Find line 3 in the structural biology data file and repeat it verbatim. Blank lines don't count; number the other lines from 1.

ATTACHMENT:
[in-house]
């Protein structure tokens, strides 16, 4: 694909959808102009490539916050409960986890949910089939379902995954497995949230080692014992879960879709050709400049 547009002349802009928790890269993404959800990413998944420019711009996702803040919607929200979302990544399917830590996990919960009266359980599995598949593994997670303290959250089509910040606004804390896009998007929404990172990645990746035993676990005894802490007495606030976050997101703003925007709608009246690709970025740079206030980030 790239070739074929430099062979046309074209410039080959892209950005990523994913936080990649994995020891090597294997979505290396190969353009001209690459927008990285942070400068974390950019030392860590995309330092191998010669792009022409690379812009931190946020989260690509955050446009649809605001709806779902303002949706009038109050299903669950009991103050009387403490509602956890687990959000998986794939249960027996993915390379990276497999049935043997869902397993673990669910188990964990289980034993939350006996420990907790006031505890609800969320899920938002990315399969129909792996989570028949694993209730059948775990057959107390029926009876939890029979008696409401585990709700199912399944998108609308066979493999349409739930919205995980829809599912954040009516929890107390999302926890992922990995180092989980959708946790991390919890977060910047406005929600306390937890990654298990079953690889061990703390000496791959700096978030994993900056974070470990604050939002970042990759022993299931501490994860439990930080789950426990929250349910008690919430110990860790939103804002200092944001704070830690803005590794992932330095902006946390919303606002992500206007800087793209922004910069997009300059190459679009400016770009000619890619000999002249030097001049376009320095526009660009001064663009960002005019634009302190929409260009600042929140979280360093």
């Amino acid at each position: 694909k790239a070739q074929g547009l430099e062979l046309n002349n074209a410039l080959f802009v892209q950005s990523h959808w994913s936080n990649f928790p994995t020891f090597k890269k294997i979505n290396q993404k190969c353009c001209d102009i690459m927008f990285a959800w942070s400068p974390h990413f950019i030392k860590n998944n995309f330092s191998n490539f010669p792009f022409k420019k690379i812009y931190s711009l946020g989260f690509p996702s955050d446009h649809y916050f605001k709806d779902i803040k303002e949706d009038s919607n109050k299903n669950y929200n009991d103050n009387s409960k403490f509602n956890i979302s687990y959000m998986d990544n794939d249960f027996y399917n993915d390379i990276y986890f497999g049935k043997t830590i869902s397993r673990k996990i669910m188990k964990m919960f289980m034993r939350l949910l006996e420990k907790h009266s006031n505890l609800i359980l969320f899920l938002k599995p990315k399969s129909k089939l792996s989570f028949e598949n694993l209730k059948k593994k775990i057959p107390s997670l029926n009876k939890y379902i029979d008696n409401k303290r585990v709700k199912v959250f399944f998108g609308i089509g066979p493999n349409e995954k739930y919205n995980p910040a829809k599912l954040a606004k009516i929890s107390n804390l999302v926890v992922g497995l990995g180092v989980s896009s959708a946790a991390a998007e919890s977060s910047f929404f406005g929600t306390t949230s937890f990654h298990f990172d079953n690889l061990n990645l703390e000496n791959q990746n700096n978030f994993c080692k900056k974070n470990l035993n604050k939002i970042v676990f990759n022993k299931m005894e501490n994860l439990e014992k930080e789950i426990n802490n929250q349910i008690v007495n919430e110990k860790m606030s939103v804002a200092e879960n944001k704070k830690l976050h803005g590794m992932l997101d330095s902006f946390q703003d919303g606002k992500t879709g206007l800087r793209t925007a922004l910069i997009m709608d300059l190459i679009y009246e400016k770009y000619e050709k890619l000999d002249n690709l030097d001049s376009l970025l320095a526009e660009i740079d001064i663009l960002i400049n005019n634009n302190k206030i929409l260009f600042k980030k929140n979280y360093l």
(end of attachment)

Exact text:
């Amino acid at each position: 694909k790239a070739q074929g547009l430099e062979l046309n002349n074209a410039l080959f802009v892209q950005s990523h959808w994913s936080n990649f928790p994995t020891f090597k890269k294997i979505n290396q993404k190969c353009c001209d102009i690459m927008f990285a959800w942070s400068p974390h990413f950019i030392k860590n998944n995309f330092s191998n490539f010669p792009f022409k420019k690379i812009y931190s711009l946020g989260f690509p996702s955050d446009h649809y916050f605001k709806d779902i803040k303002e949706d009038s919607n109050k299903n669950y929200n009991d103050n009387s409960k403490f509602n956890i979302s687990y959000m998986d990544n794939d249960f027996y399917n993915d390379i990276y986890f497999g049935k043997t830590i869902s397993r673990k996990i669910m188990k964990m919960f289980m034993r939350l949910l006996e420990k907790h009266s006031n505890l609800i359980l969320f899920l938002k599995p990315k399969s129909k089939l792996s989570f028949e598949n694993l209730k059948k593994k775990i057959p107390s997670l029926n009876k939890y379902i029979d008696n409401k303290r585990v709700k199912v959250f399944f998108g609308i089509g066979p493999n349409e995954k739930y919205n995980p910040a829809k599912l954040a606004k009516i929890s107390n804390l999302v926890v992922g497995l990995g180092v989980s896009s959708a946790a991390a998007e919890s977060s910047f929404f406005g929600t306390t949230s937890f990654h298990f990172d079953n690889l061990n990645l703390e000496n791959q990746n700096n978030f994993c080692k900056k974070n470990l035993n604050k939002i970042v676990f990759n022993k299931m005894e501490n994860l439990e014992k930080e789950i426990n802490n929250q349910i008690v007495n919430e110990k860790m606030s939103v804002a200092e879960n944001k704070k830690l976050h803005g590794m992932l997101d330095s902006f946390q703003d919303g606002k992500t879709g206007l800087r793209t925007a922004l910069i997009m709608d300059l190459i679009y009246e400016k770009y000619e050709k890619l000999d002249n690709l030097d001049s376009l970025l320095a526009e660009i740079d001064i663009l960002i400049n005019n634009n302190k206030i929409l260009f600042k980030k929140n979280y360093l």